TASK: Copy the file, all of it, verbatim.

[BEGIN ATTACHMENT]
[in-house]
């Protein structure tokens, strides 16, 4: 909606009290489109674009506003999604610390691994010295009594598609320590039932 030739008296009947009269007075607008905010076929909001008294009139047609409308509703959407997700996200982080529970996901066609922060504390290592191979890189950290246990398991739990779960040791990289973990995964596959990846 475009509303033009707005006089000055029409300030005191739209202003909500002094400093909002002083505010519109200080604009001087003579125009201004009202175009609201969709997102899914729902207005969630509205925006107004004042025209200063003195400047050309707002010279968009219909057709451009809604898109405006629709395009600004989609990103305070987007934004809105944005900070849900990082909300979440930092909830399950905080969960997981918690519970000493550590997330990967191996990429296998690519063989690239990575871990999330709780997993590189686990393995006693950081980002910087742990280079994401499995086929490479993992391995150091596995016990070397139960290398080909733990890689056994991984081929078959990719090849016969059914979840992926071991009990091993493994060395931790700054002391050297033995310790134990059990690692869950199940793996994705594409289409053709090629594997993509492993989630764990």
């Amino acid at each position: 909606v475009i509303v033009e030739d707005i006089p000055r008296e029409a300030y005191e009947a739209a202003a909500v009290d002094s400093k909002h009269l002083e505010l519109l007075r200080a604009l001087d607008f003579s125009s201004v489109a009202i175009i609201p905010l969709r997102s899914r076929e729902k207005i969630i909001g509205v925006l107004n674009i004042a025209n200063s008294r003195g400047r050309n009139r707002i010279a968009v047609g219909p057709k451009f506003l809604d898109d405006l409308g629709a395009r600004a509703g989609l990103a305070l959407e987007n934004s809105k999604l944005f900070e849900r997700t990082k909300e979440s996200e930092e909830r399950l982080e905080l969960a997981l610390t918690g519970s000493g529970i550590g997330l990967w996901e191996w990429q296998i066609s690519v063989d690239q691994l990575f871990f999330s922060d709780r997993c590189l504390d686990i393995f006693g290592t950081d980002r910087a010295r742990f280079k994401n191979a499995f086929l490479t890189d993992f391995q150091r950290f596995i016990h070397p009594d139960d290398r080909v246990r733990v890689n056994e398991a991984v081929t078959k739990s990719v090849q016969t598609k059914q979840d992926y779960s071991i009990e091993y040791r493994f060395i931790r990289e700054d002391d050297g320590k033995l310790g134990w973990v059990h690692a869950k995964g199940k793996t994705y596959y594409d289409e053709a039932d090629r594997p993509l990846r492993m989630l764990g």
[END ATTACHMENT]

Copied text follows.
[in-house]
């Protein structure tokens, strides 16, 4: 909606009290489109674009506003999604610390691994010295009594598609320590039932 030739008296009947009269007075607008905010076929909001008294009139047609409308509703959407997700996200982080529970996901066609922060504390290592191979890189950290246990398991739990779960040791990289973990995964596959990846 475009509303033009707005006089000055029409300030005191739209202003909500002094400093909002002083505010519109200080604009001087003579125009201004009202175009609201969709997102899914729902207005969630509205925006107004004042025209200063003195400047050309707002010279968009219909057709451009809604898109405006629709395009600004989609990103305070987007934004809105944005900070849900990082909300979440930092909830399950905080969960997981918690519970000493550590997330990967191996990429296998690519063989690239990575871990999330709780997993590189686990393995006693950081980002910087742990280079994401499995086929490479993992391995150091596995016990070397139960290398080909733990890689056994991984081929078959990719090849016969059914979840992926071991009990091993493994060395931790700054002391050297033995310790134990059990690692869950199940793996994705594409289409053709090629594997993509492993989630764990």
């Amino acid at each position: 909606v475009i509303v033009e030739d707005i006089p000055r008296e029409a300030y005191e009947a739209a202003a909500v009290d002094s400093k909002h009269l002083e505010l519109l007075r200080a604009l001087d607008f003579s125009s201004v489109a009202i175009i609201p905010l969709r997102s899914r076929e729902k207005i969630i909001g509205v925006l107004n674009i004042a025209n200063s008294r003195g400047r050309n009139r707002i010279a968009v047609g219909p057709k451009f506003l809604d898109d405006l409308g629709a395009r600004a509703g989609l990103a305070l959407e987007n934004s809105k999604l944005f900070e849900r997700t990082k909300e979440s996200e930092e909830r399950l982080e905080l969960a997981l610390t918690g519970s000493g529970i550590g997330l990967w996901e191996w990429q296998i066609s690519v063989d690239q691994l990575f871990f999330s922060d709780r997993c590189l504390d686990i393995f006693g290592t950081d980002r910087a010295r742990f280079k994401n191979a499995f086929l490479t890189d993992f391995q150091r950290f596995i016990h070397p009594d139960d290398r080909v246990r733990v890689n056994e398991a991984v081929t078959k739990s990719v090849q016969t598609k059914q979840d992926y779960s071991i009990e091993y040791r493994f060395i931790r990289e700054d002391d050297g320590k033995l310790g134990w973990v059990h690692a869950k995964g199940k793996t994705y596959y594409d289409e053709a039932d090629r594997p993509l990846r492993m989630l764990g």